Secret Agent X-9

Created by Dashiell Hammett
and Alex Raymond

Despite being a collaboration between possibly the greatest private eye writer of all time, and one of the all-time great comic strip artists, the action/adventure strip Secret Agent X-9 was always something of a disappointment.

The strip was originally conceived by King Features to compete with Dick Tracy‘s growing popularity, but somewhere along the line, they decided it wasn’t enough for the hero of this new strip to be a hard-boiled private eye. He would also be a secret agent. G-Men were doing boffo box office and one of the previous year’s more popular films had been Private Detective 62, based on a series of stories that appeared in Black Mask, written by Hammett’s drinking buddy, Raoul Whitfield, about a disgraced government agent, Donald Free, who becomes a private eye.

Alas, somewhere along the line, the competing visions of Hammett and King Features came to a head. Hammett evidently wanted to write a series about a private eye (no surprise there–by 1933, he had already made a name for himself as creator of Sam Spade, The Continental Op and Nick and Nora Charles). But King wanted a strip about a nameless, mysterious secret agent, and they were waving a lot of cash around.

Bill Blackbeard, in his intro to Dashiell Hammett’s Secret Agent X-9, a handsome 1990 volume which collected the Hammett/Raymond sequences, suggests that most of the irregularities and gaffes were the result of King Features’ rewriting (Blackbeard called them “jerry-scripting”) of Hammett’s original script.

“Between the delivery of the first Hammett scenario to the syndicate and the transference to Alex Raymond, a considerable admixture of cuts and alterations seems to have occurred. The notion of X-9 as a government agent using a private detective role as a front was thrown out. The King concept of a completely mysterious agent was clumsily substituted.”

The result was a host of inconsistencies and continuity errors that plagued the early months of the strip, as X-9’s occupation veered back and forth between secret agent and private eye. The first continuity was a mess. We had X-9, a nameless government agent (with a secret identity as a private eye?) who’s called upon (his non-existent name was in the book?) to help a rich man out of a jam. And then he tells his client, “Call me Dexter. It’s not my name but it will do.”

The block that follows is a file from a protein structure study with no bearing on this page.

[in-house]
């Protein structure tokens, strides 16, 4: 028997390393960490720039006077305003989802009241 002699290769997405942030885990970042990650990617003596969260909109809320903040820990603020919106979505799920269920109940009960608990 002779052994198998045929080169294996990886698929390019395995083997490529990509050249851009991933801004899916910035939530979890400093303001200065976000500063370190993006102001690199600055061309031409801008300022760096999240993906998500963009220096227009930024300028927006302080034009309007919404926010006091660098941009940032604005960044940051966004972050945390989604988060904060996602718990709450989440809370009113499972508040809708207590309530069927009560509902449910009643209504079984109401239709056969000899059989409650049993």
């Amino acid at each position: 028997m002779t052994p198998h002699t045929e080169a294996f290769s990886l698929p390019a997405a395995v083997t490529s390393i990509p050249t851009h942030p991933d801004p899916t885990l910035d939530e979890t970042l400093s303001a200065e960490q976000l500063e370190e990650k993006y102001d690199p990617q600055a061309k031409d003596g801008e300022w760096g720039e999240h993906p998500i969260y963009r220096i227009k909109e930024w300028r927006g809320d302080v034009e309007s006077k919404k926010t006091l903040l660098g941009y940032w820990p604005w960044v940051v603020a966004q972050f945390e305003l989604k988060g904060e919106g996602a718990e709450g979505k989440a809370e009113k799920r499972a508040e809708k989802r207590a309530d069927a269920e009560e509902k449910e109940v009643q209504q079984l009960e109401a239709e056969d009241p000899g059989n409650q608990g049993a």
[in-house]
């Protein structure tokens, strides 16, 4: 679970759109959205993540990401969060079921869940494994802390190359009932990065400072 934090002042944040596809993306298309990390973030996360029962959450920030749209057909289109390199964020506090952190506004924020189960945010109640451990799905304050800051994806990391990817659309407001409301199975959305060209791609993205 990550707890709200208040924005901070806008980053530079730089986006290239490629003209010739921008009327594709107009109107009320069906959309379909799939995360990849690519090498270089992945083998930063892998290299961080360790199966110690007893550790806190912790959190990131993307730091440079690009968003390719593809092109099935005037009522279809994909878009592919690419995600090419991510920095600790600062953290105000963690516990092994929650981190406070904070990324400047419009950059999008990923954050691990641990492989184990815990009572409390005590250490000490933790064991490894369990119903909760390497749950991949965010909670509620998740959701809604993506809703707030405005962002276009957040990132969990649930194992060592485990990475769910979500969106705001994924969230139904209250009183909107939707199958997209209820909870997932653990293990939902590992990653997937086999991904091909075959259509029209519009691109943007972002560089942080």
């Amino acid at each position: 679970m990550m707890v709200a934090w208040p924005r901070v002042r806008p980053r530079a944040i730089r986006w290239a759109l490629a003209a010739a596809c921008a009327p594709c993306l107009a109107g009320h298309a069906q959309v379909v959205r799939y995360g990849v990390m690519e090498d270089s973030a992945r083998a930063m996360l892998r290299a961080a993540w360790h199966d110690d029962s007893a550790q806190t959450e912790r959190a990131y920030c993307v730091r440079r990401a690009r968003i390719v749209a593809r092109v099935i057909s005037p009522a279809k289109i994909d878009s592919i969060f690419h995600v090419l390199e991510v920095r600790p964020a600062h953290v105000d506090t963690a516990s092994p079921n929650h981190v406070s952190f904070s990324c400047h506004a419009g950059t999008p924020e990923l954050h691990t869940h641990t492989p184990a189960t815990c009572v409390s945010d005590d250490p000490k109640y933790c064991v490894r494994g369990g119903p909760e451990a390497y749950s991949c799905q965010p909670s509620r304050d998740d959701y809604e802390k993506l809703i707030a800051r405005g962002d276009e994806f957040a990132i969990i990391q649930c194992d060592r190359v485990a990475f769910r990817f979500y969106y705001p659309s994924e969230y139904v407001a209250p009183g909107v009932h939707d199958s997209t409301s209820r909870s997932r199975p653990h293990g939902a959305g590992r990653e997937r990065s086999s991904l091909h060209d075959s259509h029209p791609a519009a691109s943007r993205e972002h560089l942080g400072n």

Seems some criminals know and fear him, but the police have never heard of him. Still, he waltzes in and takes charge of a murder investigation, no questions asked.

The strip was popular enough, even inspiring a film adaptation and a 13-part serial (starring a very young Lloyd Bridges), but neither Hammett nor Raymond were happy with the strip itself, and both were eager to quit King Features. Within a year, Hammett was gone (his contract having expired) having only scripted four continuities. Leslie Charteris, creator of The Saint, took over the scripting chores. A year later, Raymond also split, but was soon back on the comic page with Flash Gordon and Jungle Jim, thereby ensuring himself a place in the comic strip hall of fame. And just to make sure he wasn’t forgotten,  in 1946 he launched Rip Kirby, his own (and far more successful) take on the private eye genre.

In 1938, Charles Flanders began to draw the X-9 strip, and he was lucky enough to be backed up by some rather good scripts. But Hammett’s original concept of a hard-boiled private eye was toast by then. More attention was given to police procedures, investigations and counterespionage, and Dexter became, at last, a full-fledged secret agent.

The strip, handled by other writers and artists, meandered on, concentrating on action and adventure, and proved to be quite successful in Europe. Somewhere along the line, probably 1960 or so, the once-cool X-9 tag was dropped completely, and it became Secret Agent Corrigan (I guess it sounded better than Secret Agent Dexter). The strip’s last blaze of glory was probably from 1967-80, when it was written by Archie Goodwin and drawn by Al Williamson (who also handled the daily Star Wars strip). The Secret Agent Whatever strip finally ended in 1996.

It certainly had a good long run. Under Hammett, the strip was, at times, a riveting drama, full of rough action and adventure. If they’d let him write it the way he wanted, who knows what might have happened? A good, but ultimately flawed example of the hard-boiled private eye. But it coulda been a contender….